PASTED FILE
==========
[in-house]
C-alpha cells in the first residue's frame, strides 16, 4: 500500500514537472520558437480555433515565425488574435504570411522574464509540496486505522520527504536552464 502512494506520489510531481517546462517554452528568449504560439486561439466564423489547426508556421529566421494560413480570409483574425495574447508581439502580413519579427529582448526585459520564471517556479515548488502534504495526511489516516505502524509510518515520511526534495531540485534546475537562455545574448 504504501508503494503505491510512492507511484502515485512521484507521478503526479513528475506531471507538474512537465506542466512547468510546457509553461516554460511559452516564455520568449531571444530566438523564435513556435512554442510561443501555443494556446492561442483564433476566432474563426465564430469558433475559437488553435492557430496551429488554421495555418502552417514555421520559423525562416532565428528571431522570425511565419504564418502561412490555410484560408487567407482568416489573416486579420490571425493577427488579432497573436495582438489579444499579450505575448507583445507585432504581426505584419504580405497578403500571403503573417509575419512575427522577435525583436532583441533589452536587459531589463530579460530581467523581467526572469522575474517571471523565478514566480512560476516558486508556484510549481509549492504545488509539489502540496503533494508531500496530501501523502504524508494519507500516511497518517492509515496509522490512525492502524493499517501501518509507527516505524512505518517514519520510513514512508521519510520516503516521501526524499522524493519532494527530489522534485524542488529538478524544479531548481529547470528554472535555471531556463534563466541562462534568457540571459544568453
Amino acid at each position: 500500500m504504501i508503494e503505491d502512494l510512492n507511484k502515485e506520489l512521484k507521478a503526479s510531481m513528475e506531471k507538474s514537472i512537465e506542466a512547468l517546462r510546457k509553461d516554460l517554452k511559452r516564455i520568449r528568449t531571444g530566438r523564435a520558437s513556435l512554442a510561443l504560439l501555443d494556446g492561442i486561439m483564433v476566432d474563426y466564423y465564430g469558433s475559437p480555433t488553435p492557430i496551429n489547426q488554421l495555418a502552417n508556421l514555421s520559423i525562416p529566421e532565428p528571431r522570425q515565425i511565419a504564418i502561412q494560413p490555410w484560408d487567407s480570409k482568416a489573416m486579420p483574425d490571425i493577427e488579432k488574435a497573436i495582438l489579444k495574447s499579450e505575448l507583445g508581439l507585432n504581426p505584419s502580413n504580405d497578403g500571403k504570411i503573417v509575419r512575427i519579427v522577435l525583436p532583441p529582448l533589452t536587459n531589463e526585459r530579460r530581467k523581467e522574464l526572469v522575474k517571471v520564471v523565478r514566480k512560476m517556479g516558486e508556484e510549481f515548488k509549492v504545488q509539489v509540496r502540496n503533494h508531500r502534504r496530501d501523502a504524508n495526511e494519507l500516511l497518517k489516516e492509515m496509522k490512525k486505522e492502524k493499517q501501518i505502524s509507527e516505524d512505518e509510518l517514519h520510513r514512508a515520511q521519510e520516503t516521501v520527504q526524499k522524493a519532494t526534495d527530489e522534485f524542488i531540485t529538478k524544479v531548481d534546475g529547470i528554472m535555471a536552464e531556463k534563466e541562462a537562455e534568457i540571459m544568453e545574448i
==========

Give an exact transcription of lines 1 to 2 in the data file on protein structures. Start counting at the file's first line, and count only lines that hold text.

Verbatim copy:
[in-house]
C-alpha cells in the first residue's frame, strides 16, 4: 500500500514537472520558437480555433515565425488574435504570411522574464509540496486505522520527504536552464 502512494506520489510531481517546462517554452528568449504560439486561439466564423489547426508556421529566421494560413480570409483574425495574447508581439502580413519579427529582448526585459520564471517556479515548488502534504495526511489516516505502524509510518515520511526534495531540485534546475537562455545574448 504504501508503494503505491510512492507511484502515485512521484507521478503526479513528475506531471507538474512537465506542466512547468510546457509553461516554460511559452516564455520568449531571444530566438523564435513556435512554442510561443501555443494556446492561442483564433476566432474563426465564430469558433475559437488553435492557430496551429488554421495555418502552417514555421520559423525562416532565428528571431522570425511565419504564418502561412490555410484560408487567407482568416489573416486579420490571425493577427488579432497573436495582438489579444499579450505575448507583445507585432504581426505584419504580405497578403500571403503573417509575419512575427522577435525583436532583441533589452536587459531589463530579460530581467523581467526572469522575474517571471523565478514566480512560476516558486508556484510549481509549492504545488509539489502540496503533494508531500496530501501523502504524508494519507500516511497518517492509515496509522490512525492502524493499517501501518509507527516505524512505518517514519520510513514512508521519510520516503516521501526524499522524493519532494527530489522534485524542488529538478524544479531548481529547470528554472535555471531556463534563466541562462534568457540571459544568453